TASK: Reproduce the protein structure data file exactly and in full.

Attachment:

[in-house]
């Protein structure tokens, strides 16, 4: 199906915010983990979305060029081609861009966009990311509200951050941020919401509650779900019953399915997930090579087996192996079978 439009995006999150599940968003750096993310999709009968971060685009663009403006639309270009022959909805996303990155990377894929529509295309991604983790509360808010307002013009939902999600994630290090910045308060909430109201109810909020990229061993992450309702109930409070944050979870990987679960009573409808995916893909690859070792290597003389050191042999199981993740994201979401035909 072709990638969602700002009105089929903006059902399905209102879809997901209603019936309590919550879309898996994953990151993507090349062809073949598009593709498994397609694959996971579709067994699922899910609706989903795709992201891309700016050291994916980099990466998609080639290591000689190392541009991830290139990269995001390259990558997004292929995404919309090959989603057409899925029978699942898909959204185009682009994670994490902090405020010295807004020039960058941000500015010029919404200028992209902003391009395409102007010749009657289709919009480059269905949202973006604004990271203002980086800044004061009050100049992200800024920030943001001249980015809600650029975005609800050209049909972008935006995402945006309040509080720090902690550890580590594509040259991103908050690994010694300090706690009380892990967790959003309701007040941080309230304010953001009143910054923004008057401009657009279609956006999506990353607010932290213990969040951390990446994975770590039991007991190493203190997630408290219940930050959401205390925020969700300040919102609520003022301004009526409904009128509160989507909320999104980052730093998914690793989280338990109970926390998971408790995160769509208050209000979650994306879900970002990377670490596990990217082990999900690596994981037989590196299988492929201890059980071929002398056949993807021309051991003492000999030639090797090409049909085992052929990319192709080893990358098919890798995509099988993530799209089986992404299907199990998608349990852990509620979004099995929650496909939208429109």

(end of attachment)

[in-house]
């Protein structure tokens, strides 16, 4: 199906915010983990979305060029081609861009966009990311509200951050941020919401509650779900019953399915997930090579087996192996079978 439009995006999150599940968003750096993310999709009968971060685009663009403006639309270009022959909805996303990155990377894929529509295309991604983790509360808010307002013009939902999600994630290090910045308060909430109201109810909020990229061993992450309702109930409070944050979870990987679960009573409808995916893909690859070792290597003389050191042999199981993740994201979401035909 072709990638969602700002009105089929903006059902399905209102879809997901209603019936309590919550879309898996994953990151993507090349062809073949598009593709498994397609694959996971579709067994699922899910609706989903795709992201891309700016050291994916980099990466998609080639290591000689190392541009991830290139990269995001390259990558997004292929995404919309090959989603057409899925029978699942898909959204185009682009994670994490902090405020010295807004020039960058941000500015010029919404200028992209902003391009395409102007010749009657289709919009480059269905949202973006604004990271203002980086800044004061009050100049992200800024920030943001001249980015809600650029975005609800050209049909972008935006995402945006309040509080720090902690550890580590594509040259991103908050690994010694300090706690009380892990967790959003309701007040941080309230304010953001009143910054923004008057401009657009279609956006999506990353607010932290213990969040951390990446994975770590039991007991190493203190997630408290219940930050959401205390925020969700300040919102609520003022301004009526409904009128509160989507909320999104980052730093998914690793989280338990109970926390998971408790995160769509208050209000979650994306879900970002990377670490596990990217082990999900690596994981037989590196299988492929201890059980071929002398056949993807021309051991003492000999030639090797090409049909085992052929990319192709080893990358098919890798995509099988993530799209089986992404299907199990998608349990852990509620979004099995929650496909939208429109």